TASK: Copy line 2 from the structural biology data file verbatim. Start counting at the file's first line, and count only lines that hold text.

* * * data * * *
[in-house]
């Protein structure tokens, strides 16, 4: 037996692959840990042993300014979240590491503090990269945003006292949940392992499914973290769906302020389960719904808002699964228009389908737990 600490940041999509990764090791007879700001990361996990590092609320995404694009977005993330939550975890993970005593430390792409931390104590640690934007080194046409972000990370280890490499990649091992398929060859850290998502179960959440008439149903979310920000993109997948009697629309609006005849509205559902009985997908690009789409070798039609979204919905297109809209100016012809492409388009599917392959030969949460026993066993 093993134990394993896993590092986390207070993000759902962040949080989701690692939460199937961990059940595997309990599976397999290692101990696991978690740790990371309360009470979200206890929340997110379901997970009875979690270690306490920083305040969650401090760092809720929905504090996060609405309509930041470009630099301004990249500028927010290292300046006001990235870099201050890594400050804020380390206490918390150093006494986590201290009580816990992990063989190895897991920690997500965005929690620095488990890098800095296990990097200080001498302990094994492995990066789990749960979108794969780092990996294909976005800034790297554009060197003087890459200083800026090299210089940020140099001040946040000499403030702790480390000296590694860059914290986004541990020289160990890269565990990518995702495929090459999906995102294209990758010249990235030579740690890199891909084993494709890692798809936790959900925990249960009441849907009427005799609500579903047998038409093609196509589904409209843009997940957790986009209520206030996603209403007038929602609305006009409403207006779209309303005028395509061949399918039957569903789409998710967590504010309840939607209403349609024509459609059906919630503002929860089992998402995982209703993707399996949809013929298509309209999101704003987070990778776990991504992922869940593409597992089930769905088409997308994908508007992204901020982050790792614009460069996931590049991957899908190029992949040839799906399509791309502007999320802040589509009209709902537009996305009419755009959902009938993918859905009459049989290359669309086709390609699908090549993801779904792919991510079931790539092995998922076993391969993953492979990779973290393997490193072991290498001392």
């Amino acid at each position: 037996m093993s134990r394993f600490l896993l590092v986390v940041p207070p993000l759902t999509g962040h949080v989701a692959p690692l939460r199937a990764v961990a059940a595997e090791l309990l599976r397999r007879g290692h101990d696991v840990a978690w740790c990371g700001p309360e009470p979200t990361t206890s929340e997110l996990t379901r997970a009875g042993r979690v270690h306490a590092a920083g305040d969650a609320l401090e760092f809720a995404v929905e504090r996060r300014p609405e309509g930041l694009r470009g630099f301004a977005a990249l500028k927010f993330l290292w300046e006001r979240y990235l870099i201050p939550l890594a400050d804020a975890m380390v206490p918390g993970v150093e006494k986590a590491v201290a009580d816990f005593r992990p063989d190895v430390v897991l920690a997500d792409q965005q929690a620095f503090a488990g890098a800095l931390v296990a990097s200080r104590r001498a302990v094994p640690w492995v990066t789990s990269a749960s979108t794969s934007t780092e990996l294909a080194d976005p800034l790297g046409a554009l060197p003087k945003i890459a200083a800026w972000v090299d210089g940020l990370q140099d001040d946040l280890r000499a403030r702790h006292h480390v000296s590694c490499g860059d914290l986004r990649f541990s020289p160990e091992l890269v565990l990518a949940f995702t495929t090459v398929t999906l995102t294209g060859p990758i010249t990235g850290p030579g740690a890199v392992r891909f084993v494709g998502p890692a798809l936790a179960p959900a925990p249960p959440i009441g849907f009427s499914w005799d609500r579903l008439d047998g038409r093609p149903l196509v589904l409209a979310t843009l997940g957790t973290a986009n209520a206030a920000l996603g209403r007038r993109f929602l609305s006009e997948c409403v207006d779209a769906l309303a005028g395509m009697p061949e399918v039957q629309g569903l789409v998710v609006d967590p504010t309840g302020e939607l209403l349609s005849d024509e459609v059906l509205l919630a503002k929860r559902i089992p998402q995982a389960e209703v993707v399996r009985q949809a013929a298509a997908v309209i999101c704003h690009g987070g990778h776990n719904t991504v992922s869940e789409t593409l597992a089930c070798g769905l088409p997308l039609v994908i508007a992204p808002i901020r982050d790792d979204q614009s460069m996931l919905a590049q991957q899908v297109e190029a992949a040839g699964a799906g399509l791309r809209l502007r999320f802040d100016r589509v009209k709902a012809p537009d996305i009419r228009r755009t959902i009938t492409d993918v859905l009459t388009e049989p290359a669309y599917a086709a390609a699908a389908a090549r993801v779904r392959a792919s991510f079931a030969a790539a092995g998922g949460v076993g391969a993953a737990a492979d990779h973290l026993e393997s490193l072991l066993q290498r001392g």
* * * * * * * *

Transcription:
């Protein structure tokens, strides 16, 4: 037996692959840990042993300014979240590491503090990269945003006292949940392992499914973290769906302020389960719904808002699964228009389908737990 600490940041999509990764090791007879700001990361996990590092609320995404694009977005993330939550975890993970005593430390792409931390104590640690934007080194046409972000990370280890490499990649091992398929060859850290998502179960959440008439149903979310920000993109997948009697629309609006005849509205559902009985997908690009789409070798039609979204919905297109809209100016012809492409388009599917392959030969949460026993066993 093993134990394993896993590092986390207070993000759902962040949080989701690692939460199937961990059940595997309990599976397999290692101990696991978690740790990371309360009470979200206890929340997110379901997970009875979690270690306490920083305040969650401090760092809720929905504090996060609405309509930041470009630099301004990249500028927010290292300046006001990235870099201050890594400050804020380390206490918390150093006494986590201290009580816990992990063989190895897991920690997500965005929690620095488990890098800095296990990097200080001498302990094994492995990066789990749960979108794969780092990996294909976005800034790297554009060197003087890459200083800026090299210089940020140099001040946040000499403030702790480390000296590694860059914290986004541990020289160990890269565990990518995702495929090459999906995102294209990758010249990235030579740690890199891909084993494709890692798809936790959900925990249960009441849907009427005799609500579903047998038409093609196509589904409209843009997940957790986009209520206030996603209403007038929602609305006009409403207006779209309303005028395509061949399918039957569903789409998710967590504010309840939607209403349609024509459609059906919630503002929860089992998402995982209703993707399996949809013929298509309209999101704003987070990778776990991504992922869940593409597992089930769905088409997308994908508007992204901020982050790792614009460069996931590049991957899908190029992949040839799906399509791309502007999320802040589509009209709902537009996305009419755009959902009938993918859905009459049989290359669309086709390609699908090549993801779904792919991510079931790539092995998922076993391969993953492979990779973290393997490193072991290498001392």